Let me make one thing perfectly clear: The Kennedys is not a documentary.
There’s been a lot of, “I knew Jack Kennedy…and you’re no Jack Kennedy,” going on in response to this controversial miniseries, which premieres Sunday night at 9 p.m. on History Television. (A hot potato in the States, it bowed last week on Reelz). Not just TV critics but historians, academics, politicians and others have weighed in on the shot-in-Toronto epic.
Bobby never once referred to his brother as “Jack” in public, we are told. Joe Sr. was never a “shoe-in” as a Democratic nominee for president. And, sure, where the hell is Teddy? There’s no sign of him in all eight hours of the mini.
So, yes, executive producer Joel Surnow–the 24 boss who is the much maligned as the “Rightie” behind this $30 million project–and writer Stephen Kronish took some liberties. And while there is plenty to nitpic, by in large, they stuck to the fascinating, real life story.
The fact is, it is a hugely compelling tale. There’s sex, violence, mystery, intrigue, humour, good guys and bad guys, wild twists, cliffhangers and really original characters. The handsome leading man has an over-riding tragic flaw. The patriarch is ruthlessly ambitious. The heroine is charming, graceful and mysterious. The times were historic and explosive. Then there’s that whole crime of the century sub plot.
Who wouldn’t want to tell this story? Well, anybody who is afraid to fail. Fifty years later, for Boomers at least, this history is still almost too fresh. For anyone under 40, Kennedy is that guy who sounds like Mayor Quimby on The Simpsons. The family has become a brand, a cartoon, a punch line–everything but flesh and blood.
I’ve seen six out of eight hours of The Kennedys, two of them on a big screen at the red carpet premiere in Hollywood two weeks ago. When I’d heard Greg Kinnear had been cast as JFK I just didn’t think he had the height or the gravitas. The most pleasant surprise then for me is how he seizes this role “with vigga,” as the ex-president used to say.
Kinnear does a nice job growing along with Kennedy as he moves from privileged young playboy to war hero to reluctant candidate to the highest office. You understand why the chiefs of staff would dismiss him at first as a rich kid who’s family bought their way into the White House. By the Cuban Missile Crisis, you witness a transformation in Kennedy through Kinnear–as both earn kudos and respect.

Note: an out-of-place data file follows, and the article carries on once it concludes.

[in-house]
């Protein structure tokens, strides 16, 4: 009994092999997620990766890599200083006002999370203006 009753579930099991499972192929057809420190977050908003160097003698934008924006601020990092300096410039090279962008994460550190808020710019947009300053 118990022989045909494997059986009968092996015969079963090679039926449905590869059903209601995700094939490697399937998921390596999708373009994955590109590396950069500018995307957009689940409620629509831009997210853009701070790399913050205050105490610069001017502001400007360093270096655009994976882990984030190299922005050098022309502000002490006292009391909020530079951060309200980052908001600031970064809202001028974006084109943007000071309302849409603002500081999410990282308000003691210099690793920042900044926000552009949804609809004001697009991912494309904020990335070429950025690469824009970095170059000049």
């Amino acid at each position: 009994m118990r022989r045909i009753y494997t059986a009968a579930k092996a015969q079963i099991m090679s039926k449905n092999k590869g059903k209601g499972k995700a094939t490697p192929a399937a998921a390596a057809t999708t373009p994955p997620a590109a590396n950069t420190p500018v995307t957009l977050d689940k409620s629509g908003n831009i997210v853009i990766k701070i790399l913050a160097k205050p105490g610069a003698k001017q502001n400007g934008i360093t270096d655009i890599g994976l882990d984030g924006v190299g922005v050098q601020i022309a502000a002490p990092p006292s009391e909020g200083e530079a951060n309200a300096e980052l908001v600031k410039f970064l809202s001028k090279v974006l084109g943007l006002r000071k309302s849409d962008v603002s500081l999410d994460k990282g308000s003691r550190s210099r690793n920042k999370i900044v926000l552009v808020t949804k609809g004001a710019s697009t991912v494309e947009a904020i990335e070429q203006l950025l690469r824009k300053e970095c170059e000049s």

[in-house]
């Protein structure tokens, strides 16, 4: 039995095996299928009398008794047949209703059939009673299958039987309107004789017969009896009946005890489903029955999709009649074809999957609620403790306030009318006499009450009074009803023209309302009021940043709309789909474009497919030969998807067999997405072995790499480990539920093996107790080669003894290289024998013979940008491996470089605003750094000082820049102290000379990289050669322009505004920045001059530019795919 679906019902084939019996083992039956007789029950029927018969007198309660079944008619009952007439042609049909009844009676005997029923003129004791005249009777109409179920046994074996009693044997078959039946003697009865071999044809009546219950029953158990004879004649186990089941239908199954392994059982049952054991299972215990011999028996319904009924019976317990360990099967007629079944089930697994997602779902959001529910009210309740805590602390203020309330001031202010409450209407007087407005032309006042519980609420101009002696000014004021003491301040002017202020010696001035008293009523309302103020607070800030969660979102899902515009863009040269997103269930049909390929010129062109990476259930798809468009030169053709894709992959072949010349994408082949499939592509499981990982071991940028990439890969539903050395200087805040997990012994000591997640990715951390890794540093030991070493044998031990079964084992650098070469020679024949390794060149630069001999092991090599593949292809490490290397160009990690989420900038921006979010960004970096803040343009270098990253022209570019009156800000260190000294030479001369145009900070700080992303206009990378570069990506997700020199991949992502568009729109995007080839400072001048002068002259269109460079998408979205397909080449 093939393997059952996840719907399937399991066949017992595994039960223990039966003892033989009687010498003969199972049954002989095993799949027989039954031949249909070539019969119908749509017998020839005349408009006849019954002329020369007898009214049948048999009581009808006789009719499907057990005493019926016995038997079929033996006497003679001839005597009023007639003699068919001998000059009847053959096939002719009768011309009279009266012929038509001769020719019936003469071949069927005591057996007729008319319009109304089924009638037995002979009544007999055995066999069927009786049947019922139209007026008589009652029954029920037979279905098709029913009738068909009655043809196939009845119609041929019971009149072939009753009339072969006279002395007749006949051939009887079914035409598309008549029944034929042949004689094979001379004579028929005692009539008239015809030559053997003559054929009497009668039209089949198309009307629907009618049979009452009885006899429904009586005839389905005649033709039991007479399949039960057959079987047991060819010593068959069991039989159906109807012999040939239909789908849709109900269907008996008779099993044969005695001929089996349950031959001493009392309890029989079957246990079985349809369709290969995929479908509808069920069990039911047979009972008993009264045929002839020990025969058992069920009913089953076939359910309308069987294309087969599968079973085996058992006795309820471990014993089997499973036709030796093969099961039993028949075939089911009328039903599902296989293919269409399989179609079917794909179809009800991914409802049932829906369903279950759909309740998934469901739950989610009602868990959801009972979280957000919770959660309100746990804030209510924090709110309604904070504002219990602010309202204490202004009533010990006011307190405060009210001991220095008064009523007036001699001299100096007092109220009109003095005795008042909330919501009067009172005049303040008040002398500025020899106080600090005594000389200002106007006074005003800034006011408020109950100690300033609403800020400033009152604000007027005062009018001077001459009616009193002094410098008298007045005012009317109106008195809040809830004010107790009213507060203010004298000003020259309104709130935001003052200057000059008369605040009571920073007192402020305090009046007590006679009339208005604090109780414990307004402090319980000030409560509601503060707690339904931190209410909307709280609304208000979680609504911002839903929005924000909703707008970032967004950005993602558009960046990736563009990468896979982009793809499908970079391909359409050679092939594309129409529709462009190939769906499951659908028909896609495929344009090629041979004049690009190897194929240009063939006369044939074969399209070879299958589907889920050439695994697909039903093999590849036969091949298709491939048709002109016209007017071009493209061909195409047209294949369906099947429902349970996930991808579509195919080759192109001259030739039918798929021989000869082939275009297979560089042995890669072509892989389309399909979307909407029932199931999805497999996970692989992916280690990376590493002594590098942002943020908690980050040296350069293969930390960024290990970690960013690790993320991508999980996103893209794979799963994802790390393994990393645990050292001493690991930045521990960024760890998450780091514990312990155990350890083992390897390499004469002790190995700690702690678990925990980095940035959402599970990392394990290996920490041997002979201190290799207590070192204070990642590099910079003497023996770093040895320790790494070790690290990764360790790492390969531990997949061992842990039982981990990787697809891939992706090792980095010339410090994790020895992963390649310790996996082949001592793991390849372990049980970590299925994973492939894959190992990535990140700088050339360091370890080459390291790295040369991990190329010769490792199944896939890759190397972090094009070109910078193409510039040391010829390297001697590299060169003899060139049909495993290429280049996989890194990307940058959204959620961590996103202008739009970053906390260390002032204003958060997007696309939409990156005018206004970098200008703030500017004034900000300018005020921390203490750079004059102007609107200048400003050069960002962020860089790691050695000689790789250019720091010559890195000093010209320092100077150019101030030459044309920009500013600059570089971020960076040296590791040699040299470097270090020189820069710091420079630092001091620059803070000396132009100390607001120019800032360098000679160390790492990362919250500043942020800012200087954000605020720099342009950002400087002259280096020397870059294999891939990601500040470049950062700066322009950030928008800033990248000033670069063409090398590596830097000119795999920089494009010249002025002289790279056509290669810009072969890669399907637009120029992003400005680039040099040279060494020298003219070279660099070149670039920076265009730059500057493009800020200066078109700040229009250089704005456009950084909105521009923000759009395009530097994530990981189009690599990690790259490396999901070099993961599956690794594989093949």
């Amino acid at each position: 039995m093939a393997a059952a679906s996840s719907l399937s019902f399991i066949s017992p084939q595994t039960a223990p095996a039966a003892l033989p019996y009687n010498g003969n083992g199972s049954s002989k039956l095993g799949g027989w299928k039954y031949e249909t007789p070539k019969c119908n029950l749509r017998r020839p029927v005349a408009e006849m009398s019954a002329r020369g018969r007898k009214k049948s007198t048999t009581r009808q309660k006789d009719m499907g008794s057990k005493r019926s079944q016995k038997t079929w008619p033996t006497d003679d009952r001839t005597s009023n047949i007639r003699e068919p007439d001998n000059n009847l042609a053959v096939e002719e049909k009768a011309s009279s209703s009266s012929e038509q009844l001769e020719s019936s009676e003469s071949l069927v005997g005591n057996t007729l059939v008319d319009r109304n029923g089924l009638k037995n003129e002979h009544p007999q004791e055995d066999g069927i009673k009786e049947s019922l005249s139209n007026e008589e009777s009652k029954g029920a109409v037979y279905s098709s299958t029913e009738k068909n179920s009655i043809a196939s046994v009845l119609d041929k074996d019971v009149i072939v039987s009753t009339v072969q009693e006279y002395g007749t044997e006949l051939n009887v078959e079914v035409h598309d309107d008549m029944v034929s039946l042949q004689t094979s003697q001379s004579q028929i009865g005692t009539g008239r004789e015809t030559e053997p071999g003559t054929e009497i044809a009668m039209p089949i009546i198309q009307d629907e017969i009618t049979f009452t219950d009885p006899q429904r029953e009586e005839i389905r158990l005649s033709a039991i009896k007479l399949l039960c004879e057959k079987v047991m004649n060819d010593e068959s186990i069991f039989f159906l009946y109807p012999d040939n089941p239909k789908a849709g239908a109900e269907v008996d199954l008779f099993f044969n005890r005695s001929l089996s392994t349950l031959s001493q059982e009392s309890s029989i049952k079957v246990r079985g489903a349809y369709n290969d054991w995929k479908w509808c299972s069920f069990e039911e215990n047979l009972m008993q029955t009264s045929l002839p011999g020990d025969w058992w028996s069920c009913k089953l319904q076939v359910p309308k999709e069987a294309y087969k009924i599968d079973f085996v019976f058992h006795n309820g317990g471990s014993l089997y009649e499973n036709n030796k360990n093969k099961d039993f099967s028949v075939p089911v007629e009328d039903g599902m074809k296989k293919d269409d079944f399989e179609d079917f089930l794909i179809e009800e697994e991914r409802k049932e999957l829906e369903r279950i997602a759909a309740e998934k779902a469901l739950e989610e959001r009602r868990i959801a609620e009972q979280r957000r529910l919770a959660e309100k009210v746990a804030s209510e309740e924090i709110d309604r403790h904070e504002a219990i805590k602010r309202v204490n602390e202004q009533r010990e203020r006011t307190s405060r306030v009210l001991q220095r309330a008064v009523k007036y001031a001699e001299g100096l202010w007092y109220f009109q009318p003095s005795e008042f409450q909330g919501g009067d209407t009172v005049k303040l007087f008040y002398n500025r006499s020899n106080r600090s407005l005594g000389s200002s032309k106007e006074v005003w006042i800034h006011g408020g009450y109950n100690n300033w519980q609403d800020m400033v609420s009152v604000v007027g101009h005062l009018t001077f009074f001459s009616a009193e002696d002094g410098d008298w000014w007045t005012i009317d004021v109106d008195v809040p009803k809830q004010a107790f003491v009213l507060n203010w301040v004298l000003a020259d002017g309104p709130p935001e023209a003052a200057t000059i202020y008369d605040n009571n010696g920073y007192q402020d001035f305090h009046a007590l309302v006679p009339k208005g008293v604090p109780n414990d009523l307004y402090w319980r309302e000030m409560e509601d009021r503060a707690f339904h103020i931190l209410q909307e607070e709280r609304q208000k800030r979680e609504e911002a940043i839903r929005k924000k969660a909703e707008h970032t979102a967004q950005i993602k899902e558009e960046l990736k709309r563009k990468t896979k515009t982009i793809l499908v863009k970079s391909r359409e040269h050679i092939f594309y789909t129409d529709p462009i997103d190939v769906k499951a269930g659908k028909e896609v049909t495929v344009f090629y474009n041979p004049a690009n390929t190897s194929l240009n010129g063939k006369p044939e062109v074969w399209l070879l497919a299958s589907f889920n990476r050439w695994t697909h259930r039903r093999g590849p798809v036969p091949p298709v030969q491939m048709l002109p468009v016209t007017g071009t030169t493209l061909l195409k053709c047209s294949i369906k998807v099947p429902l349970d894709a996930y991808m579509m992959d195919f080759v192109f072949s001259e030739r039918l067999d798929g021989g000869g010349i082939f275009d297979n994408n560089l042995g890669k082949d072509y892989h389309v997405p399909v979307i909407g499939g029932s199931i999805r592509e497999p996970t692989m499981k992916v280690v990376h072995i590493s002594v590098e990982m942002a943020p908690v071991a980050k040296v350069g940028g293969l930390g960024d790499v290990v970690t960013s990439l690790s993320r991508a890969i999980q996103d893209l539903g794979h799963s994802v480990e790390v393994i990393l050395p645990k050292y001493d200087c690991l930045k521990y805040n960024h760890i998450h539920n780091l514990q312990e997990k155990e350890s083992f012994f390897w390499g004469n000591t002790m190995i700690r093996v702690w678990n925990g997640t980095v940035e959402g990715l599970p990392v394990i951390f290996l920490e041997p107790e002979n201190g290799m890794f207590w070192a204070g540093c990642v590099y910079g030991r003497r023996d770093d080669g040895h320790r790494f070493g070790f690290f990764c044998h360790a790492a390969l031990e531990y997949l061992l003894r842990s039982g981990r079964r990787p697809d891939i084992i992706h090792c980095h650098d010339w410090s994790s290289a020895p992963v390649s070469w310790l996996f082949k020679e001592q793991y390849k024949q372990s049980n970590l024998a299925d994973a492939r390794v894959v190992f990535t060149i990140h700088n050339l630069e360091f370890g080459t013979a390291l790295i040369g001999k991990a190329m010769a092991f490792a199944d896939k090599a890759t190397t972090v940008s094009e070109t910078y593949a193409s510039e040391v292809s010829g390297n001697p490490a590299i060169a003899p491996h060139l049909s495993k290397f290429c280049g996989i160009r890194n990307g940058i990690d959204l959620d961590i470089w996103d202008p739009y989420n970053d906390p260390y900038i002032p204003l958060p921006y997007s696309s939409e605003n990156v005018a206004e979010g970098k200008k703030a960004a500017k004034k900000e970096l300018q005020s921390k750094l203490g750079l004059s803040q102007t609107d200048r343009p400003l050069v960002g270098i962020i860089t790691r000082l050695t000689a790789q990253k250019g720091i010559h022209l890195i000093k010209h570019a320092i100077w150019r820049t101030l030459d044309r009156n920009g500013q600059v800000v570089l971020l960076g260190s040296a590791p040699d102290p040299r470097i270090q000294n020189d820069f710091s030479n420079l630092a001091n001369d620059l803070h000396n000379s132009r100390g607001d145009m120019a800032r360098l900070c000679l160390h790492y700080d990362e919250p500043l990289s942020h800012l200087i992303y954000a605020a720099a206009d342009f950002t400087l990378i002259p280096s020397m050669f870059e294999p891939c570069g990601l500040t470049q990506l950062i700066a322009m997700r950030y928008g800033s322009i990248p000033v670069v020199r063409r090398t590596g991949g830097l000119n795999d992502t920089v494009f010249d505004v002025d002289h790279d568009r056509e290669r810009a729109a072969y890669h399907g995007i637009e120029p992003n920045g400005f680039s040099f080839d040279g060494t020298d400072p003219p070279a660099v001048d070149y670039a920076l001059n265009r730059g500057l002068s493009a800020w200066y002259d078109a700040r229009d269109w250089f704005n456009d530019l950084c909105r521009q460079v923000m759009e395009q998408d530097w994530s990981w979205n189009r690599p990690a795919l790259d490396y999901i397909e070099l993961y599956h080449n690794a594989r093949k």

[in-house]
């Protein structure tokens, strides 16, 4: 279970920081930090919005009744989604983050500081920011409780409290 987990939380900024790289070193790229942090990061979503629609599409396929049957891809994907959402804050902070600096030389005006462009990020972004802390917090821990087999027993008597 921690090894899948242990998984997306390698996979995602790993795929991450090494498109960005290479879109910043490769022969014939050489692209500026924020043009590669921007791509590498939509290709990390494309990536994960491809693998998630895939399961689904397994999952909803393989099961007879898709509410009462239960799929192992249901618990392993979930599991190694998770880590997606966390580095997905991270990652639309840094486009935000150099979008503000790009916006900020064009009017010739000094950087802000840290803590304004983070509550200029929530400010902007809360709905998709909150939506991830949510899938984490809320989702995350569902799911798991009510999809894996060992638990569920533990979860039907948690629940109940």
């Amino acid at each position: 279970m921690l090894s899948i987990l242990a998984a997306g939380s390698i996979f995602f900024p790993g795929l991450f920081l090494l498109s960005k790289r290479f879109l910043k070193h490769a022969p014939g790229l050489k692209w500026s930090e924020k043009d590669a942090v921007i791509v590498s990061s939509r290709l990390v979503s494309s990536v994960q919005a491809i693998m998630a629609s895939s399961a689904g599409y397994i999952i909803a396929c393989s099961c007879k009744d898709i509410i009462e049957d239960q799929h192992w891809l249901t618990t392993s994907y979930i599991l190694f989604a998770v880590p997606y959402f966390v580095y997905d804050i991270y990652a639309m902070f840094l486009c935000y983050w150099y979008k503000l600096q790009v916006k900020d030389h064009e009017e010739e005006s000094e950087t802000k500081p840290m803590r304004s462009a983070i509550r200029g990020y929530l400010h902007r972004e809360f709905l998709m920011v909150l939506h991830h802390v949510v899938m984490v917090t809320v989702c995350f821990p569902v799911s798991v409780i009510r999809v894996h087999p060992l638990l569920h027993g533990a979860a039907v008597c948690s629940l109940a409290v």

Kinnear is at his best when the script call for him to show some of the throw-a-way Kennedy wit and charm. He lets you behind the Harvard veneer and shows the wheels turning. Kennedy was great on his feet, especially in those televised press conferences, so unrehearsed and open compared to today’s limited political stagings.
The other insight exploited in The Kennedys is the unique dynamic of the brothers. Bobby, played with sensitivity and aggression by Barry Pepper, was Jack’s bad cop at the big table, fiercely loyal and protective as well as a wise counsel in private. At first glance, Pepper bears little resemblance to RFK, but by the third hour you totally buy him as Bobby Kennedy.
The same cannot be said of Katie Holmes as Jackie Kennedy. She looks the part but has none of the grace or stature and her accent seems to change every time she opens her mouth. Jackie Kennedy comes off as a bit of a drag, which was not how it went down at all in the early ’60s.
Some of the other casting is hit and miss. Flashpoint trigger man Enrico Colantoni has fun with J. Edgar Hoover, the deeply embedded FBI chief who hated the Kennedys. Colantoni plays him pretty much like that cartoon thug from those Bugs Bunny cartoons, which seems about right. The guy who plays Frank Sinatra will not be named here so as to not expose him in the witness protection program. Serge Houde brings badda-bing, badda-boom swagger to his role as crime boss Sam Giancana. There are many other Canadians in the cast, as detailed in this article I wrote for The Canadian Press.
|Family plan: Kinnear, Wilkinson and Pepper|
Tom Wilkinson shines in the early hours as patriarch Joe Kennedy, the S.O.B. behind the dynasty. Another stand out is the production design of Rocco Matteo, who stuck to a subtle palate. The Kennedy White House is very empty, subdued and traditional, a work in progress that Jackie never finished. Matteo resisted giving it all a Mad Men sheen, allowing the characters to seem very at home in this world.
Director Jon Cassar, a former 24 showrunner, keeps the story moving forward at a brick pace–although not so brisk that you expect Jack Bauer to crash the scene and prevent the assassination. (Memo to Surnow–tell me there’s not a time-travel movie in that.)
Bottom line, if you’re old enough to remember the real Kennedys, you’ll quibble with some of the details but you will be drawn in to the story and these characters and you’ll want to stick around for all eight hours (shown weekly in two hour chunks by History). If you’re not, don’t take this as history, take it as a slightly less enhanced version of reality television–and check out the real JFK on YouTube.